ALBUQUERQUE (KRQE) – In minutes, a family’s Albuquerque home was in the middle of a river of rushing water Monday. The family is frustrated with the city, since it’s happened before.
Tuesday, there was still nearly a foot of hail and debris piled up in the couple’s back yard, near Washington and Constitution in northeast Albuquerque.
Monday during the storm, it looked a lot worse.
“You can see how fast it’s still rushing in from the street, there’s nothing we can do,” Sasha Patton said as she took cell phone video of the rain water rushing onto her property.
Within minutes, gutters clogged and the street was under water. Sasha and her husband’s property quickly flooded.
“My voice starts to shake, because it’s just really scary to stand there and watch everything you have almost going under water,” Sasha told KRQE News 13.
Tuesday, hail and debris was still piled high in their yard, at least eight inches in some places.
When the storm hit Monday, Sasha’s husband knocked nine holes in their cinder block wall to keep the current at bay. “We had three sledge hammers, and adrenaline,” the couple said.
An inch of rainfall quickly became two feet in their back yard.
“Our chickens were floating,” Sasha recalled. On top of their belongings, the couple’s concerns were for the safety of their 18-month-old son and small pets.
The couple said the city’s storm drain system has repeatedly failed. “It was like somebody just put a plug in a bathtub drain,” Sasha said. The Fire Department responded Monday to help keep water from inside their home.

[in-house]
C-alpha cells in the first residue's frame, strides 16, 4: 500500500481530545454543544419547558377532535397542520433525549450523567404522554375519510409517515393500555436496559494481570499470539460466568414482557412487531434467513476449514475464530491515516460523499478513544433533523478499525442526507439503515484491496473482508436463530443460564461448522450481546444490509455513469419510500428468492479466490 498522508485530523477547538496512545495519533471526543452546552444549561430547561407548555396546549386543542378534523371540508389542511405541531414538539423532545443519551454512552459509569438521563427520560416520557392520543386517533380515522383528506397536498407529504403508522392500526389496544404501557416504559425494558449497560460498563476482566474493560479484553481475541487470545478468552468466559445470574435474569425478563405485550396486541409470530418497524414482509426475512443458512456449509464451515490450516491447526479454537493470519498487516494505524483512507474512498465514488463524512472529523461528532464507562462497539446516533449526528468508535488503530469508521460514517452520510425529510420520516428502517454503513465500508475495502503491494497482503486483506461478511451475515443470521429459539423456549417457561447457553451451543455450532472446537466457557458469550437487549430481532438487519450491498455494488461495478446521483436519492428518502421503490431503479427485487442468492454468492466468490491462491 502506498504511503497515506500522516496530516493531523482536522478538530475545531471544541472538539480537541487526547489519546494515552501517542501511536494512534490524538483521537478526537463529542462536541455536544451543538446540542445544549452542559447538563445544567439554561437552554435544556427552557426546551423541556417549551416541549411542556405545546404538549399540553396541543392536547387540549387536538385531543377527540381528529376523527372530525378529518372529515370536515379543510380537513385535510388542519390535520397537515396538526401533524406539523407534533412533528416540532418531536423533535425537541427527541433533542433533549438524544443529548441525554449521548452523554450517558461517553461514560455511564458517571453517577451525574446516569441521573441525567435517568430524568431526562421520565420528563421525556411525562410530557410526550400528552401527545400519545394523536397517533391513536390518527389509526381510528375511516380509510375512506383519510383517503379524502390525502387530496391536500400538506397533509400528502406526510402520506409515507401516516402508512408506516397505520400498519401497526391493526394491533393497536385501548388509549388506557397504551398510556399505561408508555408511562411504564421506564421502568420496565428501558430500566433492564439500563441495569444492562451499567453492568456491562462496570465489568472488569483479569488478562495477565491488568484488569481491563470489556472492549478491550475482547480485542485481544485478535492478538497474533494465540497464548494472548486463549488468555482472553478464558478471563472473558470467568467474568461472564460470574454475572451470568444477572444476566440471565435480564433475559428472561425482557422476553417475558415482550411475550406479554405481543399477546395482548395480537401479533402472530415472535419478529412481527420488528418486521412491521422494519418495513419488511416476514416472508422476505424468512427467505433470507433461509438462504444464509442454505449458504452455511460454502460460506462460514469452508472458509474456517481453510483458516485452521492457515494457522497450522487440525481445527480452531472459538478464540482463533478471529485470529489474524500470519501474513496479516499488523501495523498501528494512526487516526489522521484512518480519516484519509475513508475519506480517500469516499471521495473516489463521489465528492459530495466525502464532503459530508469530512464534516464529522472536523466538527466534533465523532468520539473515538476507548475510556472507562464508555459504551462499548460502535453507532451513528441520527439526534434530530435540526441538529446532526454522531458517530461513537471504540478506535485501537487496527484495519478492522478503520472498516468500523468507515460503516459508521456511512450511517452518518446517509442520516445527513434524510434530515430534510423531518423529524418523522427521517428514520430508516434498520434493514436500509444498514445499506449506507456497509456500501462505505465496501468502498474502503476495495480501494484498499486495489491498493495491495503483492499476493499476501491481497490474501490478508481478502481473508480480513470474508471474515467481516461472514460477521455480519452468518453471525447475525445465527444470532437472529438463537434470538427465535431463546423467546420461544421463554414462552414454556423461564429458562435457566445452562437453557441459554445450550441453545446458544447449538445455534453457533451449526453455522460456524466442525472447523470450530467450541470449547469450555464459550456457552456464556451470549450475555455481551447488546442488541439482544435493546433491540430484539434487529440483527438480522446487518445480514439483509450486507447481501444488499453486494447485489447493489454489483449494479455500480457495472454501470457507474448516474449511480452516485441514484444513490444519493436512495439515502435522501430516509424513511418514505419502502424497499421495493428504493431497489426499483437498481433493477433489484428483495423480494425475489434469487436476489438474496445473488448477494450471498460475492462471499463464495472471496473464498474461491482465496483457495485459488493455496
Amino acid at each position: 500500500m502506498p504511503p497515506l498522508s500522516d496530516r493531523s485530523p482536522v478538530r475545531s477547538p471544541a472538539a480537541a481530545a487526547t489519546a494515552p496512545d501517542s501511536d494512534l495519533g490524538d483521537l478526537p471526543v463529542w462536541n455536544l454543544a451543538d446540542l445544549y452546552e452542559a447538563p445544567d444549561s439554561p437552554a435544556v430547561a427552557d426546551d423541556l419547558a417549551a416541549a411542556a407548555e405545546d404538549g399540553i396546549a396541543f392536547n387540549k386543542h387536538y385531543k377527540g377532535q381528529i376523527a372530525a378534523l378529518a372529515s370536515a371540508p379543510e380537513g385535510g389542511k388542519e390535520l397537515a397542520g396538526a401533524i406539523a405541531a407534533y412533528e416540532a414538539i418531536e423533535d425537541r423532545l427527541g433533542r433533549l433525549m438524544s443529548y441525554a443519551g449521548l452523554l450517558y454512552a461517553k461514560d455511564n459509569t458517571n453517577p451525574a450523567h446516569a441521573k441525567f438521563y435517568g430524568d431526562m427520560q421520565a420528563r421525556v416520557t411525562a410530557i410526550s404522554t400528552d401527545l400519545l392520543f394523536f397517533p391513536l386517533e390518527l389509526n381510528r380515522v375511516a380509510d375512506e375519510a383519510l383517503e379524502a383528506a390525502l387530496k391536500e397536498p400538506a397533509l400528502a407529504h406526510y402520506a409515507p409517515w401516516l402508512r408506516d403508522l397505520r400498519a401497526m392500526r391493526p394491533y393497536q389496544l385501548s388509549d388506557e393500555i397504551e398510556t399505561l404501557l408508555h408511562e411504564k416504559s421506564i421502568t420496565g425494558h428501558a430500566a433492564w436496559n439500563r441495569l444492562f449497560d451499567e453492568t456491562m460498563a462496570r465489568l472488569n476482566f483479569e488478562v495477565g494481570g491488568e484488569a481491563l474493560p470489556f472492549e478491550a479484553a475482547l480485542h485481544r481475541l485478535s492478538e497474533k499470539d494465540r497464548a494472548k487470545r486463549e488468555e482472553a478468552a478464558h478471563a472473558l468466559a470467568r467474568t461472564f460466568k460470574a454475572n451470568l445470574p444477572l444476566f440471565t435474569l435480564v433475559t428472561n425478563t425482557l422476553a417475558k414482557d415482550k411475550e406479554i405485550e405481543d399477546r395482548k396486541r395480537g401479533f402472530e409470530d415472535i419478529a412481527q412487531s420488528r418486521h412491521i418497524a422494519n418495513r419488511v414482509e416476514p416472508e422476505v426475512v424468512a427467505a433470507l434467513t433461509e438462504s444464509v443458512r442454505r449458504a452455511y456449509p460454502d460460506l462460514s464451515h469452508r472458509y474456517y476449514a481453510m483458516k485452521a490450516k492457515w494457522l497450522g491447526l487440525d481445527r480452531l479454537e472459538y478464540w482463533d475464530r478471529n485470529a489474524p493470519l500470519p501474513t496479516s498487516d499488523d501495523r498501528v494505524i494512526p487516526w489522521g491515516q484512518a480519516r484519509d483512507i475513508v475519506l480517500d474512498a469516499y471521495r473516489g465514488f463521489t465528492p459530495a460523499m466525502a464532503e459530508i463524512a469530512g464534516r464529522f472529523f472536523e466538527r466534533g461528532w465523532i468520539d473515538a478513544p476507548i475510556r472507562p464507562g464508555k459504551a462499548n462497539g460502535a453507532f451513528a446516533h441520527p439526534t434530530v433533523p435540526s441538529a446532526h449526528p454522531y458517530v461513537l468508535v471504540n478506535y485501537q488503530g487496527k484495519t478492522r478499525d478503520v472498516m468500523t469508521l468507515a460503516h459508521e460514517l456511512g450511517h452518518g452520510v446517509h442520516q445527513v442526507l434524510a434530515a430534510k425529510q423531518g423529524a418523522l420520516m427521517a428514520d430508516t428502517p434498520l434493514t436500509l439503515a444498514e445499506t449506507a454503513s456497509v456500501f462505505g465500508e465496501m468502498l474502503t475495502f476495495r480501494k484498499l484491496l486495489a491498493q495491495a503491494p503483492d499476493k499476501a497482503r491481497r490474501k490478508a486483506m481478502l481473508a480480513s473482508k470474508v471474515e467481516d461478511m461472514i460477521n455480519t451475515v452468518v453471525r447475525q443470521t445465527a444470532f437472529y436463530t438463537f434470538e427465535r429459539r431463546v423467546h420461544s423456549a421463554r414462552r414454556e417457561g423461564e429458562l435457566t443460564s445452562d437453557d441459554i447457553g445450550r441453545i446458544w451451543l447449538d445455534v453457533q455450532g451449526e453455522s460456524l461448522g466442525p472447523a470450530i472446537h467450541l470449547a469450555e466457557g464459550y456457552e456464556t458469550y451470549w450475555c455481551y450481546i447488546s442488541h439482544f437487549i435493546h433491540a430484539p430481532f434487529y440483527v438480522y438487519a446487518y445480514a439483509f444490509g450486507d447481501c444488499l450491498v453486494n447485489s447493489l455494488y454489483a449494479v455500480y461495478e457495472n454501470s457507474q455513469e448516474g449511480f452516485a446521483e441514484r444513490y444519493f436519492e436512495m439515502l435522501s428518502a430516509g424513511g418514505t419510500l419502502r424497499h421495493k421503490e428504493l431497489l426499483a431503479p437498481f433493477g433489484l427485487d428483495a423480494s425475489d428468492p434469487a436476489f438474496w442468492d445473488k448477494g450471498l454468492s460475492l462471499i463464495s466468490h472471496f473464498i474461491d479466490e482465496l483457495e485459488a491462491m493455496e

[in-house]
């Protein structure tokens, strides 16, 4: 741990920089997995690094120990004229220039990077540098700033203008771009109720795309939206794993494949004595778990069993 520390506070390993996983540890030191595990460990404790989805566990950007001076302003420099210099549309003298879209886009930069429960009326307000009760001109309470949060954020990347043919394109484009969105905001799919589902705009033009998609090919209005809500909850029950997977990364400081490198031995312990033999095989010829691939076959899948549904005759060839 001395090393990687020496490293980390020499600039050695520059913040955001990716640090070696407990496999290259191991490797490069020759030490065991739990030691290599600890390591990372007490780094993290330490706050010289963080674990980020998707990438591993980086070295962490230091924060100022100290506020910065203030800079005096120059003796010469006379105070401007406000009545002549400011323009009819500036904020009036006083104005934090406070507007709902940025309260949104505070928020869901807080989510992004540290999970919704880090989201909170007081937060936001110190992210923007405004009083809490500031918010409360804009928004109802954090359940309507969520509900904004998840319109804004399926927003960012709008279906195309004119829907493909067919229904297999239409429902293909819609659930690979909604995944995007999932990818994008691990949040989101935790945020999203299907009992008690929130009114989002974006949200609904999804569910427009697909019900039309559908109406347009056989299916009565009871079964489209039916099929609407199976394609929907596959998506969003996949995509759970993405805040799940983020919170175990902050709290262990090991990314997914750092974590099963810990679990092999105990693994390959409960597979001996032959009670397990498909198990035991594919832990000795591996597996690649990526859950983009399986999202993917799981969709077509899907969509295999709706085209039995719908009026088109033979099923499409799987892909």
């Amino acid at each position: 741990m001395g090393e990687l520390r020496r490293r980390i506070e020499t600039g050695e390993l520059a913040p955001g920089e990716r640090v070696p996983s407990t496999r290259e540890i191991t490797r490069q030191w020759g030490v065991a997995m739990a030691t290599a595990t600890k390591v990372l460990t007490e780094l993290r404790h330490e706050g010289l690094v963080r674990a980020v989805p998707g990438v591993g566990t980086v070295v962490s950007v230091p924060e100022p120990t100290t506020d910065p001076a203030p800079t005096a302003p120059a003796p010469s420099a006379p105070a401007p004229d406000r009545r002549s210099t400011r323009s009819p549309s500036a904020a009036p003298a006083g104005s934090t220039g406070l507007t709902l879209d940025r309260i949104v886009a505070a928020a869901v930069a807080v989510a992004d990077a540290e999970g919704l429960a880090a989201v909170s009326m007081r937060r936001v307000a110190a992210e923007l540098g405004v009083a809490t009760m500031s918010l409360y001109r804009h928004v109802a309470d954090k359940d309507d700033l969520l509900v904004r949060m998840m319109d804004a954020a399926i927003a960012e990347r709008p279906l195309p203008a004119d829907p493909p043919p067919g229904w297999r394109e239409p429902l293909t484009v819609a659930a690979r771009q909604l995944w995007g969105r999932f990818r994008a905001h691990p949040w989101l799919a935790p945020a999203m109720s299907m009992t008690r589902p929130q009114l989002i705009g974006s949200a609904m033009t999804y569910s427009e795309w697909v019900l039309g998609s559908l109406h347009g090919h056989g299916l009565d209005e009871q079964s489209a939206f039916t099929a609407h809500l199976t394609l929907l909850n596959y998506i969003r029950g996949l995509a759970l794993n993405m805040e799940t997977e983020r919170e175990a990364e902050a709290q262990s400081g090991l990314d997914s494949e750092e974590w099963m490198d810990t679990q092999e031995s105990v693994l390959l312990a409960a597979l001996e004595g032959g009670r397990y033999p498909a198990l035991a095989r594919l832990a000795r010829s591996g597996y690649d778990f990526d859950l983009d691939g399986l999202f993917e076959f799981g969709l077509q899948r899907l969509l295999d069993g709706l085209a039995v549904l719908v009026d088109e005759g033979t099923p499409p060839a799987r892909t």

This isn’t the first time their property has flooded. The family had major damage from a storm last July. When they notified the city, and filed a complaint, Sasha said nothing was done.
“It puts my family at risk, it puts my home at risk, I’m in a ‘certified flood-free zone’ as far as city zoning is concerned, clearly that’s not the case,” said Sasha. “I just want the city to fix it.”
KRQE News 13 took the family’s concerns to city officials. “In a lot of these parts of the city, we find that the original drainage system is undersized,” said Melissa Lozoya, Deputy Director for the city’s Department of Municipal Development.
Lozoya said any changes will be underground to make water lines bigger, but it won’t happen right away. “The intent is to evaluate the systems within Albuquerque and look and see what improvements need to be made, but it’s just really hard to predict the weather,” said Lozoya.
“This is our first house, we worked really hard to remodel it,” Sasha explained.
Their 18-month old loves to play outside. Now, their yard is destroyed. The couple along with some of their neighbors, have a muddy mess to clean up.
“We’re nervous every time it rains,” Sasha told KRQE News 13. She said since they’re in a “certified flood-free zone,” their insurance won’t cover this kind of flood damage. They estimate this storm will cost them thousands of dollars.
City officials said it’ll likely be a couple of years before they can make changes to those drainage lines underground.
Neighbors in the same area said the city did make changes last year to the street’s storm drain system. However, they claim flooding has gotten worse since those changes were made.